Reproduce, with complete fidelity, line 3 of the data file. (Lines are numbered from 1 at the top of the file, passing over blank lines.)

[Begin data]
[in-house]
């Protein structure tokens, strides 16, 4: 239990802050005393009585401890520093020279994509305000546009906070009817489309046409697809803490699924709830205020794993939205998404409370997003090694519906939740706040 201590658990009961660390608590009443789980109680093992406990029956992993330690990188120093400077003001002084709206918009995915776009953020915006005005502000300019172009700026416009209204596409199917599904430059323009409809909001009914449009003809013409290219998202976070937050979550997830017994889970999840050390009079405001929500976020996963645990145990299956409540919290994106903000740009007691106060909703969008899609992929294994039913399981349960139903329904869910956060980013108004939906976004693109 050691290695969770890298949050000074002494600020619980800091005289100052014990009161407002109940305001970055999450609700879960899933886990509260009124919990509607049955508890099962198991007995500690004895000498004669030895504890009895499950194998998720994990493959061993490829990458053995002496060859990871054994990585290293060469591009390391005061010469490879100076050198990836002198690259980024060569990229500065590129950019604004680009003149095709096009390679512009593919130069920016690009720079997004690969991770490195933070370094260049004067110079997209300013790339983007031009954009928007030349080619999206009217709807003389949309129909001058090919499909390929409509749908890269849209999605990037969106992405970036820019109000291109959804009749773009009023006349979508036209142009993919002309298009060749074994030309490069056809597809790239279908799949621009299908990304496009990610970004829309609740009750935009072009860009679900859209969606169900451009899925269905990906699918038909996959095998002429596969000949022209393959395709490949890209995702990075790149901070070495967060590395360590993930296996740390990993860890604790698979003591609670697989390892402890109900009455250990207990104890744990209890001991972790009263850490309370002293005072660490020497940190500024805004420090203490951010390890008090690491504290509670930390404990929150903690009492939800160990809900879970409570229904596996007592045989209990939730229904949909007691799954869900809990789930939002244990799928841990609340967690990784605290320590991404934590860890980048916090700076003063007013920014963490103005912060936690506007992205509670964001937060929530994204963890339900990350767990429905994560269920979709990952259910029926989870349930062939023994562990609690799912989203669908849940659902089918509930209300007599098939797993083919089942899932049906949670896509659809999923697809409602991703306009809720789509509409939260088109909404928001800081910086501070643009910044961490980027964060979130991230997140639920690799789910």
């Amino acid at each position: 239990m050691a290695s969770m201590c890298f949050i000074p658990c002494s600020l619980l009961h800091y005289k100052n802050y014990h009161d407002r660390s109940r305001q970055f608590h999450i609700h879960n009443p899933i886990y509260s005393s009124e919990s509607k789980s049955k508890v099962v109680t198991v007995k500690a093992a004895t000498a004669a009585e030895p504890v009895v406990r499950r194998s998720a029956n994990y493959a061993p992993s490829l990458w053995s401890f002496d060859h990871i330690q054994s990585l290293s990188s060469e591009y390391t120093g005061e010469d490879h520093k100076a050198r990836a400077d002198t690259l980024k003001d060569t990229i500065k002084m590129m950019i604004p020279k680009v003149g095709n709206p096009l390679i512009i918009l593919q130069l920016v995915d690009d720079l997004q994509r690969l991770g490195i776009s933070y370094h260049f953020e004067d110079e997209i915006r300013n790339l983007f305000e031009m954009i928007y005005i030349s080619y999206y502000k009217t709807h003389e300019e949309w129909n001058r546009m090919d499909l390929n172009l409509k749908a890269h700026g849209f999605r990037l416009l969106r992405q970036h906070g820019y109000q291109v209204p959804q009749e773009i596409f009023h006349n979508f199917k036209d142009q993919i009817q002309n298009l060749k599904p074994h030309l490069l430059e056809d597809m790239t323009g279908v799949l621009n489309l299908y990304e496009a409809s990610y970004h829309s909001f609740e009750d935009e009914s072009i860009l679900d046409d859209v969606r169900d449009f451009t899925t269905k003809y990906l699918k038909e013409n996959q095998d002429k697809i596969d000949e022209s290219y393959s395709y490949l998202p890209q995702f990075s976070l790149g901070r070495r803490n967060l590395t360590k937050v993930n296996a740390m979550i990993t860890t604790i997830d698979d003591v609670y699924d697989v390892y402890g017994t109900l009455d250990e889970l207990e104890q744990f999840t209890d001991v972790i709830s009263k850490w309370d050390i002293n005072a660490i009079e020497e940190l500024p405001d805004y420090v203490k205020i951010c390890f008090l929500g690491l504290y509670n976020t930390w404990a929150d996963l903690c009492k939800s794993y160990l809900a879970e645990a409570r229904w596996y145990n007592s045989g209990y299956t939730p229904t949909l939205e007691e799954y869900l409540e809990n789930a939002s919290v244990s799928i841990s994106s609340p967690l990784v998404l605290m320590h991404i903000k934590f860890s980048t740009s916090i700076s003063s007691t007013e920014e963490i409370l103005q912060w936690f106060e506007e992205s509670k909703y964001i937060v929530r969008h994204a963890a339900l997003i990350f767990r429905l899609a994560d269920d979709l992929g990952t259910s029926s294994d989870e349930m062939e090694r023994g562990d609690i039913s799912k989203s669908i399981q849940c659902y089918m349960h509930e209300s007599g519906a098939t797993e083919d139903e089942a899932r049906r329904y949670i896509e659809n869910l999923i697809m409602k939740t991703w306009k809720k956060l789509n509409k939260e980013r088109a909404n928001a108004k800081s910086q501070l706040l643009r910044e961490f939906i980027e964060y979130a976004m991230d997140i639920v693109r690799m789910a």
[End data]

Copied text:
């Amino acid at each position: 239990m050691a290695s969770m201590c890298f949050i000074p658990c002494s600020l619980l009961h800091y005289k100052n802050y014990h009161d407002r660390s109940r305001q970055f608590h999450i609700h879960n009443p899933i886990y509260s005393s009124e919990s509607k789980s049955k508890v099962v109680t198991v007995k500690a093992a004895t000498a004669a009585e030895p504890v009895v406990r499950r194998s998720a029956n994990y493959a061993p992993s490829l990458w053995s401890f002496d060859h990871i330690q054994s990585l290293s990188s060469e591009y390391t120093g005061e010469d490879h520093k100076a050198r990836a400077d002198t690259l980024k003001d060569t990229i500065k002084m590129m950019i604004p020279k680009v003149g095709n709206p096009l390679i512009i918009l593919q130069l920016v995915d690009d720079l997004q994509r690969l991770g490195i776009s933070y370094h260049f953020e004067d110079e997209i915006r300013n790339l983007f305000e031009m954009i928007y005005i030349s080619y999206y502000k009217t709807h003389e300019e949309w129909n001058r546009m090919d499909l390929n172009l409509k749908a890269h700026g849209f999605r990037l416009l969106r992405q970036h906070g820019y109000q291109v209204p959804q009749e773009i596409f009023h006349n979508f199917k036209d142009q993919i009817q002309n298009l060749k599904p074994h030309l490069l430059e056809d597809m790239t323009g279908v799949l621009n489309l299908y990304e496009a409809s990610y970004h829309s909001f609740e009750d935009e009914s072009i860009l679900d046409d859209v969606r169900d449009f451009t899925t269905k003809y990906l699918k038909e013409n996959q095998d002429k697809i596969d000949e022209s290219y393959s395709y490949l998202p890209q995702f990075s976070l790149g901070r070495r803490n967060l590395t360590k937050v993930n296996a740390m979550i990993t860890t604790i997830d698979d003591v609670y699924d697989v390892y402890g017994t109900l009455d250990e889970l207990e104890q744990f999840t209890d001991v972790i709830s009263k850490w309370d050390i002293n005072a660490i009079e020497e940190l500024p405001d805004y420090v203490k205020i951010c390890f008090l929500g690491l504290y509670n976020t930390w404990a929150d996963l903690c009492k939800s794993y160990l809900a879970e645990a409570r229904w596996y145990n007592s045989g209990y299956t939730p229904t949909l939205e007691e799954y869900l409540e809990n789930a939002s919290v244990s799928i841990s994106s609340p967690l990784v998404l605290m320590h991404i903000k934590f860890s980048t740009s916090i700076s003063s007691t007013e920014e963490i409370l103005q912060w936690f106060e506007e992205s509670k909703y964001i937060v929530r969008h994204a963890a339900l997003i990350f767990r429905l899609a994560d269920d979709l992929g990952t259910s029926s294994d989870e349930m062939e090694r023994g562990d609690i039913s799912k989203s669908i399981q849940c659902y089918m349960h509930e209300s007599g519906a098939t797993e083919d139903e089942a899932r049906r329904y949670i896509e659809n869910l999923i697809m409602k939740t991703w306009k809720k956060l789509n509409k939260e980013r088109a909404n928001a108004k800081s910086q501070l706040l643009r910044e961490f939906i980027e964060y979130a976004m991230d997140i639920v693109r690799m789910a």